This book is extremely detailed and has given me a great deal of insight into what I must do as the husband and father. For instance, when mom is beginning her pre-birthing waves (contractions), it is imperative to keep track of pressure wave frequency and length. As the pre-birthing waves continue and become more frequent, if the birth partner has done his job, you can avoid an unnecessarily early trip to the birthing center. Depending on your situation (hospital, birthing center, home birth), timing can be extremely important. If you arrive too early, mom can become discouraged by what would appear as a lack of progression, when in fact it's just not the right time. As time goes on, things can get stressful, and unwanted interventions could begin. On the other hand, if the birth partner (that's me) has diligently monitored mom's pressure waves and follows the suggestions listed in The Birth Partner, we can avoid a potentially stressful situation. This will lead to a happy, low-anxiety birthing time. And mom, dad, and baby can meet each other in a comforting welcoming environment.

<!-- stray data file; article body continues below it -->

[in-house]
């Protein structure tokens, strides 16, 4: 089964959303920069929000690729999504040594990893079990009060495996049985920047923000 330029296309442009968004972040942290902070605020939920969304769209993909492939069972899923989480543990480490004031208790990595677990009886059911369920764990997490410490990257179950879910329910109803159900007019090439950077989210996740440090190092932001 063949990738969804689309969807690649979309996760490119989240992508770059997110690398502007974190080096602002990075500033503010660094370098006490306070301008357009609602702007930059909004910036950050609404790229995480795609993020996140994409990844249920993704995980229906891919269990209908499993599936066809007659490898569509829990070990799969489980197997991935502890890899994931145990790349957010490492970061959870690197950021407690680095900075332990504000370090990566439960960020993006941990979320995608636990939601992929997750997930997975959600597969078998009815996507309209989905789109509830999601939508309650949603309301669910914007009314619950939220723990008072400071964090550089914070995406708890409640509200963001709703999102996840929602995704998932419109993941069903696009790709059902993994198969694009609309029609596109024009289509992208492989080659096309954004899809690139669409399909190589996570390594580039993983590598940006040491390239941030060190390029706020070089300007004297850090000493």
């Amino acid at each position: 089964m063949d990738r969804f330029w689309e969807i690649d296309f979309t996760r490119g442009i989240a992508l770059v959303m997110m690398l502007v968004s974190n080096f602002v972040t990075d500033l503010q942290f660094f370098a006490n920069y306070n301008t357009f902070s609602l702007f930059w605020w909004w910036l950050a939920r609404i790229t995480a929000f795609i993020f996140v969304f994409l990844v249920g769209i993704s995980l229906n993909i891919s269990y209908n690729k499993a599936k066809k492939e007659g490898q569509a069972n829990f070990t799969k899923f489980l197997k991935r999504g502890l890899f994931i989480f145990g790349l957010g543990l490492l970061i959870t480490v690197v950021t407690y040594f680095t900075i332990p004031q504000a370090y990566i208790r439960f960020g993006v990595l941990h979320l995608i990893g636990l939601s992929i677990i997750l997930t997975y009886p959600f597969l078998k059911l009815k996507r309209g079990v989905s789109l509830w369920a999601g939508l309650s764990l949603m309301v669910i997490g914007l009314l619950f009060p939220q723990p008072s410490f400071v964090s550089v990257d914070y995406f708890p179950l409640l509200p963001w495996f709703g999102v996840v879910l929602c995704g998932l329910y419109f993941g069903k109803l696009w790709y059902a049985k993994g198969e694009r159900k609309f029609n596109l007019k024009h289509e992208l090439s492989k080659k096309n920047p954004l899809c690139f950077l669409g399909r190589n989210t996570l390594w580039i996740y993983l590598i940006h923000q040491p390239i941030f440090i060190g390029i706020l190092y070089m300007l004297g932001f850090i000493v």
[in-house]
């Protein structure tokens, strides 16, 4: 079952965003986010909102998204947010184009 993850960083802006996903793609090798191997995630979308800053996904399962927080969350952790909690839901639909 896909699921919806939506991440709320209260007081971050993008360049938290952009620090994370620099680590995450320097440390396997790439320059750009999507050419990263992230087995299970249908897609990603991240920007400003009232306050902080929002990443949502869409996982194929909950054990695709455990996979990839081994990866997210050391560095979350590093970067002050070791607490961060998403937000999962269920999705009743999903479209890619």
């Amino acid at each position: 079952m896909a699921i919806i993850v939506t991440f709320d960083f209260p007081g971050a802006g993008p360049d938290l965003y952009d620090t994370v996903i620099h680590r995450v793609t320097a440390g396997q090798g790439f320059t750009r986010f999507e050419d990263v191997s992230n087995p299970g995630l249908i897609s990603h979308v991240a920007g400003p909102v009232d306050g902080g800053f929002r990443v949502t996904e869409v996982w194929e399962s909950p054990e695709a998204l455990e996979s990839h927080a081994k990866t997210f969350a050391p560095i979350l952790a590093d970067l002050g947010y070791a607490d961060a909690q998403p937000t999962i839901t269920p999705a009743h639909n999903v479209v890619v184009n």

The Birth Partner starts with your role during pregnancy. This importance of making sure mom gets the calories, protein, and water her changing body needs. From there, you enter your role during pre-birthing waves. This section includes information about comfort and how you can help mom during this important time. It breaks down what she might be feeling, what you might be feeling, what you must do to make sure mom is as comfortable as possible, and what your doula does, if you've hired one. The doula sections were very helpful, because it gives the birth partner information on how an experienced doula would handle any point during the birthing time. Next up, birthing time. The Birth Partner outlines what you need to do as the husband in all situations. This information is invaluable, because you will be the one who needs to field any questions and handle any situations, because mom is a little busy... Finally, the books tells you what to do once the baby arrives and how to handle the first few hours and days, including infant care and breastfeeding.